And I agree that no twisting of words is required to bring Science and Religion together however, this doesn't make it so that anyone can use Science to formulate theories regarding God. To date I actually haven't seen any scientific study aimed at theorizing God at all, most Science regarding the supernatural is used in an attempt to prove or disprove it all-together...never to explain the existence of God...but that might have something to do with Science and the Supernatural being separated by definition.
|synonyms:||paranormal, psychic, magic, magical, occult, mystic, mystical, superhuman,|
The desire of Government employees for fair and adequate pay, reasonable hours of work, safe and suitable working conditions, development of opportunities for advancement, facilities for fair and impartial consideration and review of grievances, and other objectives of a proper employee relations policy, is basically no different from that of employees in private industry. Organization on their part to present their views on such matters is both natural and logical, but meticulous attention should be paid to the special relationships and obligations of public servants to the public itself and to the Government.
All Government employees should realize that the process of collective bargaining, as usually understood, cannot be transplanted into the public service. It has its distinct and insurmountable limitations when applied to public personnel management. The very nature and purposes of Government make it impossible for administrative officials to represent fully or to bind the employer in mutual discussions with Government employee organizations. The employer is the whole people, who speak by means of laws enacted by their representatives in Congress. Accordingly, administrative officials and employees alike are governed and guided, and in many instances restricted, by laws which establish policies, procedures, or rules in personnel matters.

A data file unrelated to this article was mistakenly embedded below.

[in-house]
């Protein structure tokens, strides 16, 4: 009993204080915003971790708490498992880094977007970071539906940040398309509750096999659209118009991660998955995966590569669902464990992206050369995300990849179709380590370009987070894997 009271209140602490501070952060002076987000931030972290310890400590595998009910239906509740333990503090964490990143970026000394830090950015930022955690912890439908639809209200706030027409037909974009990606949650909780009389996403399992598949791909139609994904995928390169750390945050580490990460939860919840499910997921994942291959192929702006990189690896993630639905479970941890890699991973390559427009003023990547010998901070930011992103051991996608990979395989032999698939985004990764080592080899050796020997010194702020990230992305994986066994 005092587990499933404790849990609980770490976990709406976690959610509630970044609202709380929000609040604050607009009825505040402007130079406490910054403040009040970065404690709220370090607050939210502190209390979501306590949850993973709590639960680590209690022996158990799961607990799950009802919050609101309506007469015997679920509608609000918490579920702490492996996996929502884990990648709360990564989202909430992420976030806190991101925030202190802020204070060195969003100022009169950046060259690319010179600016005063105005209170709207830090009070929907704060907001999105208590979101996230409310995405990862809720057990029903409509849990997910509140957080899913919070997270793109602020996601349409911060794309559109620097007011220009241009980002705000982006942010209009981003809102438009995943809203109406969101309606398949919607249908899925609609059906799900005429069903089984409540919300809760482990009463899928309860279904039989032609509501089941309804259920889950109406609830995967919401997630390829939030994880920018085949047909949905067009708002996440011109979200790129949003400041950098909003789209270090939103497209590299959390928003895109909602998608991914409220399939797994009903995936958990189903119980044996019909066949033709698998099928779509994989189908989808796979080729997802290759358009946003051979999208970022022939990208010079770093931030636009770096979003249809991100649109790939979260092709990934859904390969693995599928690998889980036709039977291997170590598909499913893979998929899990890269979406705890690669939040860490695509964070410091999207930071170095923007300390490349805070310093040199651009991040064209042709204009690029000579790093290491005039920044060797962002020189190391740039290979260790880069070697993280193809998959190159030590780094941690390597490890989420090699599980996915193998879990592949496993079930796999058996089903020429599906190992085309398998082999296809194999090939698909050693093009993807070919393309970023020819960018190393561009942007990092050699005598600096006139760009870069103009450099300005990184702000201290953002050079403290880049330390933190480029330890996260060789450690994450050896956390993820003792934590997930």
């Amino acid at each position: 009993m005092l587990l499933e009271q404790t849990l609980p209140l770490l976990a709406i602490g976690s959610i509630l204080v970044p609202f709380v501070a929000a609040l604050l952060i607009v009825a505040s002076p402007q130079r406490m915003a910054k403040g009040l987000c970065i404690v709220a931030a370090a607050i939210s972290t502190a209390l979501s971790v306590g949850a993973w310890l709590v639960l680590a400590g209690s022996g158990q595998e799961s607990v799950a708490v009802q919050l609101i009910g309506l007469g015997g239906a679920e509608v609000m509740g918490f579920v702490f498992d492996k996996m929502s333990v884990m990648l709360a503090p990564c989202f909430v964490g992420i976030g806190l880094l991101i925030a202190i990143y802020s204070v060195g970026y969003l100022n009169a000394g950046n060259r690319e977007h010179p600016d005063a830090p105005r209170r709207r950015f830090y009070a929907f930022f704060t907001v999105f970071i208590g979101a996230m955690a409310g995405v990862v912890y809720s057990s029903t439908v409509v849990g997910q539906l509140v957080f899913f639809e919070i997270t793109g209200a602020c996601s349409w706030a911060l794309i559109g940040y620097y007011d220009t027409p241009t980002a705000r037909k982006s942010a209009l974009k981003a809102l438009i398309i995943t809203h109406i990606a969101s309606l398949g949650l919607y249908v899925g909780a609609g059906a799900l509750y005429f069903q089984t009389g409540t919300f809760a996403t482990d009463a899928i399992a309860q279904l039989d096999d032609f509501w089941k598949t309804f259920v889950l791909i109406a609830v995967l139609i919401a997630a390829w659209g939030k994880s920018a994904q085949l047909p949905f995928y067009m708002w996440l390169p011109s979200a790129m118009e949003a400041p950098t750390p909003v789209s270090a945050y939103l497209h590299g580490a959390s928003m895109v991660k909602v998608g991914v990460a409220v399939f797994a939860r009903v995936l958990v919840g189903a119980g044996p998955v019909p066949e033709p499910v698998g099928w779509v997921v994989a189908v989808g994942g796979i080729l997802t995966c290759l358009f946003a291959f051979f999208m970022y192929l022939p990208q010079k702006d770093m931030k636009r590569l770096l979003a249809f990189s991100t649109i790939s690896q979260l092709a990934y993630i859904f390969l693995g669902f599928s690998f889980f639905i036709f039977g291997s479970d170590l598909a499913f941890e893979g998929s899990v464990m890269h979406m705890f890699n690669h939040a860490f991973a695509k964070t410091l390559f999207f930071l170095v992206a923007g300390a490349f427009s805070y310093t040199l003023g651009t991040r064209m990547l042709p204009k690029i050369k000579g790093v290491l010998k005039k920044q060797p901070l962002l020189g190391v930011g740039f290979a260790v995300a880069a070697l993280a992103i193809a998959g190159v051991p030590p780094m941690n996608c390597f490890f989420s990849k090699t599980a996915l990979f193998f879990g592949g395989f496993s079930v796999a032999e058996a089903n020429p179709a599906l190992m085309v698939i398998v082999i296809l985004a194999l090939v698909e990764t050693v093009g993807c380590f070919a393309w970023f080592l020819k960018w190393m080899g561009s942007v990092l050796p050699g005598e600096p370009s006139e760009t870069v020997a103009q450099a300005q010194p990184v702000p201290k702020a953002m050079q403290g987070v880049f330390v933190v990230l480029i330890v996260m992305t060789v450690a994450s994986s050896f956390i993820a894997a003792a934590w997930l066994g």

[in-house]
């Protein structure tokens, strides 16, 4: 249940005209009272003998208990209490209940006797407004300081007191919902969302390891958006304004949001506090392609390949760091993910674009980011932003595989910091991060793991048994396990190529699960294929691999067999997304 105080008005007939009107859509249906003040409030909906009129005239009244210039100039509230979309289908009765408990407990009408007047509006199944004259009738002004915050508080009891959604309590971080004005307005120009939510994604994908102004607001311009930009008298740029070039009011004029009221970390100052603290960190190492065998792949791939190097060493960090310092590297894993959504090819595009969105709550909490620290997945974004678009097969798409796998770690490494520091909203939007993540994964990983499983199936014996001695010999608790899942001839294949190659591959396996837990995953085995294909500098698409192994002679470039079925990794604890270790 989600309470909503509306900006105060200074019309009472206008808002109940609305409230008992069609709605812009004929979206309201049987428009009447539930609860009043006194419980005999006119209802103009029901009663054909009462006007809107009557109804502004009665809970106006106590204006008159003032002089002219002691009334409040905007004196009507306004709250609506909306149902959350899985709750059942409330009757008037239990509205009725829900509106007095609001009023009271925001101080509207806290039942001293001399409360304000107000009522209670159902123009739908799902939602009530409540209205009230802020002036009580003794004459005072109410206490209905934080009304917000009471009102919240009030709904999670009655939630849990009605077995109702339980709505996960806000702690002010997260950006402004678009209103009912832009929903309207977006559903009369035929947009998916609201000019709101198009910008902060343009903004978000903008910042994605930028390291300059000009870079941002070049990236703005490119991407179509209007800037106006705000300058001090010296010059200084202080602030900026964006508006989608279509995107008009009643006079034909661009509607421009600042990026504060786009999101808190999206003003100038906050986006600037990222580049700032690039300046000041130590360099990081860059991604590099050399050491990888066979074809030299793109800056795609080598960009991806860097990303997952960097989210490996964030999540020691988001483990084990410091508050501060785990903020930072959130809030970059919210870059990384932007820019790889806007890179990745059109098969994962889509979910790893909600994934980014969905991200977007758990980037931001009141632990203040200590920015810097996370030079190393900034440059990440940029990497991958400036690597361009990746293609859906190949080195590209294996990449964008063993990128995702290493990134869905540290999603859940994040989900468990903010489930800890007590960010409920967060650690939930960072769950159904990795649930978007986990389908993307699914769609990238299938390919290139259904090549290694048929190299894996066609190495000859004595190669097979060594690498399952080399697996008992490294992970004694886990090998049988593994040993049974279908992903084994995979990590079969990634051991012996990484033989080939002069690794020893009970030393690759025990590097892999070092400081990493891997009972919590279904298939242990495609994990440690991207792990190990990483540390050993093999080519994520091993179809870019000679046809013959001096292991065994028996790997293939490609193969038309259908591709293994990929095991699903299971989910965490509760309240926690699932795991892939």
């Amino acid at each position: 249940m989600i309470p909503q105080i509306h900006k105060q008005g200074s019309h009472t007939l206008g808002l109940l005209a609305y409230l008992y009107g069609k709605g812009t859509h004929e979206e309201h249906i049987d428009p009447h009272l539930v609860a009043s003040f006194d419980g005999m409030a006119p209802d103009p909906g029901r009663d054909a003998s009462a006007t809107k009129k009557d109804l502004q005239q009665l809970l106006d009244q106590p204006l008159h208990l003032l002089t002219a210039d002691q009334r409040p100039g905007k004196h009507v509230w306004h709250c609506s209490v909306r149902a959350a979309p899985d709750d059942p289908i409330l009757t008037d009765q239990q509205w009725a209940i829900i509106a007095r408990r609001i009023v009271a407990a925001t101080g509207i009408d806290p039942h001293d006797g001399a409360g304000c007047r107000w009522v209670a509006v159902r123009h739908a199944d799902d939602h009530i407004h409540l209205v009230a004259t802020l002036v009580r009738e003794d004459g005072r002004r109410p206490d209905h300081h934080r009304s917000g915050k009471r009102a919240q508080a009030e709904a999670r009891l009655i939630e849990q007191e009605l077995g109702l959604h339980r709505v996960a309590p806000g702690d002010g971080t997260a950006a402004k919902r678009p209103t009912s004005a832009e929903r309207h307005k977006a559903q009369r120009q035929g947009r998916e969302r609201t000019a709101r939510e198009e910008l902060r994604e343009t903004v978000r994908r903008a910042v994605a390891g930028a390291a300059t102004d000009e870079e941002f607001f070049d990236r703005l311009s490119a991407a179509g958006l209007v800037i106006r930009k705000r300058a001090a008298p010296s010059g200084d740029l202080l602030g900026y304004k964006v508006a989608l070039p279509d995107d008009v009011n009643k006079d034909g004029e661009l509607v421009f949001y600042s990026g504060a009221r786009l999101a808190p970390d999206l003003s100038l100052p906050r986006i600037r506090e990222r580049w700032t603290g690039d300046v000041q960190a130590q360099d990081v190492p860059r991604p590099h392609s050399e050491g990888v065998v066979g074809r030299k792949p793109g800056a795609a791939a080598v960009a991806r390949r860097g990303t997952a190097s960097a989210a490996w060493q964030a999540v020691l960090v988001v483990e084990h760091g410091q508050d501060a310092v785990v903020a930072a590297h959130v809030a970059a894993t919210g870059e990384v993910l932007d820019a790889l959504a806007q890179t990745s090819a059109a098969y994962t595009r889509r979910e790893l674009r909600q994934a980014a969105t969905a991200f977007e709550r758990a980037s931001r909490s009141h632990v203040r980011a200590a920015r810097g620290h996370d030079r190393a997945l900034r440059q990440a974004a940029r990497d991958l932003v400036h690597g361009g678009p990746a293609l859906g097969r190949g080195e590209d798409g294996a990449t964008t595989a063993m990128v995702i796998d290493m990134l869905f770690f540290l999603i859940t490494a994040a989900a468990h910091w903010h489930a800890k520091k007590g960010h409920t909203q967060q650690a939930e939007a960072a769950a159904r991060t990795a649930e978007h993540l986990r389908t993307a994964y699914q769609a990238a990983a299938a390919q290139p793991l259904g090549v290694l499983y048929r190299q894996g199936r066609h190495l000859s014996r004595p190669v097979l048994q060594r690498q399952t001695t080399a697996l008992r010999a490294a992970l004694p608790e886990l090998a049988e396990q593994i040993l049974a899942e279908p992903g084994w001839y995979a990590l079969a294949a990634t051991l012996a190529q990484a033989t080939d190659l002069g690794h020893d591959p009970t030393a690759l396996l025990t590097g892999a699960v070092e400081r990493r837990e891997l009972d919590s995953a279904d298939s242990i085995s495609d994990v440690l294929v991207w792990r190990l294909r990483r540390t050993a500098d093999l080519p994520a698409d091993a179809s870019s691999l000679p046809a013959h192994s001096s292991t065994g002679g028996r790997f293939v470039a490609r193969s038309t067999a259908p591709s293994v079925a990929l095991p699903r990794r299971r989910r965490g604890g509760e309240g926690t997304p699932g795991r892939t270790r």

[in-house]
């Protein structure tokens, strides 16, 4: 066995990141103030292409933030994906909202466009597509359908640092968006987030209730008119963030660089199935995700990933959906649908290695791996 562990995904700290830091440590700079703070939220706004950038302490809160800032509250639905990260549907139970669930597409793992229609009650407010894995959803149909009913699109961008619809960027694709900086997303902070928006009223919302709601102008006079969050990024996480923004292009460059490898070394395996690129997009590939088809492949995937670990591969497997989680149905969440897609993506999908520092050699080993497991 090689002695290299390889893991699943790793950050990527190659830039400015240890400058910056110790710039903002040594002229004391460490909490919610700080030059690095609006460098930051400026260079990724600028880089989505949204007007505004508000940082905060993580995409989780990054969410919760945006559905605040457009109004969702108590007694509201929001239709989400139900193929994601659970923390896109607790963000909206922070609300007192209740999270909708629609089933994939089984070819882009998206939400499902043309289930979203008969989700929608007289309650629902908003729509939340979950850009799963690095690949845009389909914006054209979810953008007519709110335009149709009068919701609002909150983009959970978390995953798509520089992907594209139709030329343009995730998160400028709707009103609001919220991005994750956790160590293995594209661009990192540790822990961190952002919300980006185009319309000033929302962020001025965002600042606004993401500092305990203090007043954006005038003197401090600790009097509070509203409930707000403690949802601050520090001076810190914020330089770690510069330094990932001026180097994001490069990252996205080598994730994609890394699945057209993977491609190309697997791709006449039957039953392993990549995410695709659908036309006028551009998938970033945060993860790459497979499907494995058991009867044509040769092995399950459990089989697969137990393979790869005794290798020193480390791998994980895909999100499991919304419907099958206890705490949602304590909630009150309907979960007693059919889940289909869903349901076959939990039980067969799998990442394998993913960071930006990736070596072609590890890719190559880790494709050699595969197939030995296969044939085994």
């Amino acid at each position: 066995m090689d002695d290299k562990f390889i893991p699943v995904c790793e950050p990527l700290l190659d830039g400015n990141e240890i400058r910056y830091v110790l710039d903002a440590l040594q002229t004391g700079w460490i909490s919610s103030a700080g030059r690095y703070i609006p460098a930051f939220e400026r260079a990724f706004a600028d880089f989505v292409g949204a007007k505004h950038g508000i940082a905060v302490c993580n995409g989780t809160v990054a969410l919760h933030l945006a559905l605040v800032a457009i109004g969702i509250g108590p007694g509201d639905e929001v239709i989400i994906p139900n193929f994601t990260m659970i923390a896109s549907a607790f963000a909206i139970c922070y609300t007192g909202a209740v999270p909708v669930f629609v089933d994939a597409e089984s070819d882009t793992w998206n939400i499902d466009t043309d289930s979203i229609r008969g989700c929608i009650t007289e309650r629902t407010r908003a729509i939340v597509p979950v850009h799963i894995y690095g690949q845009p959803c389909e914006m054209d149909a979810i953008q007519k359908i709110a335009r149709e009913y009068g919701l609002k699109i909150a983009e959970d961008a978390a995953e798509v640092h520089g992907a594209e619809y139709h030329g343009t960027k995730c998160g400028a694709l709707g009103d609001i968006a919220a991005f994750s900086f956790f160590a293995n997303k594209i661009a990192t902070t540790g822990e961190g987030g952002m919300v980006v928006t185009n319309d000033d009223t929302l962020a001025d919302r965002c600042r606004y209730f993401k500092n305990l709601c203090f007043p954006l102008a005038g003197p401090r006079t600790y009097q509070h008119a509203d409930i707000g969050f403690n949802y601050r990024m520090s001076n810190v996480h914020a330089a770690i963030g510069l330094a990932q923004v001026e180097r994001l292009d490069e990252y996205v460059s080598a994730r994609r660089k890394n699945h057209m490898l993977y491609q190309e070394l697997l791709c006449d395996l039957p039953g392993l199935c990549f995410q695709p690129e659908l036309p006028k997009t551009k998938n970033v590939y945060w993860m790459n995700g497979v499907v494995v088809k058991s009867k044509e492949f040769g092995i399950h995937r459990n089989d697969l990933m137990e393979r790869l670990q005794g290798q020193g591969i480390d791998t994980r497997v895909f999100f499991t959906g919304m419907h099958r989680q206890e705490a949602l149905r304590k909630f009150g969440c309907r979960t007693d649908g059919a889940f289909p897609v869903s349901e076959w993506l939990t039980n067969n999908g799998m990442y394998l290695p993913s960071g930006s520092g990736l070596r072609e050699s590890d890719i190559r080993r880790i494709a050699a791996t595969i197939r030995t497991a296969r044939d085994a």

Particularly, I want to emphasize my conviction that militant tactics have no place in the functions of any organization of Government employees. Upon employees in the Federal service rests the obligation to serve the whole people, whose interests and welfare require orderliness and continuity in the conduct of Government activities. This obligation is paramount. Since their own services have to do with the functioning of the Government, a strike of public employees manifests nothing less than an intent on their part to prevent or obstruct the operations of Government until their demands are satisfied. Such action, looking toward the paralysis of Government by those who have sworn to support it, is unthinkable and intolerable. It is, therefore, with a feeling of gratification that I have noted in the constitution of the National Federation of Federal Employees the provision that "under no circumstances shall this Federation engage in or support strikes against the United States Government."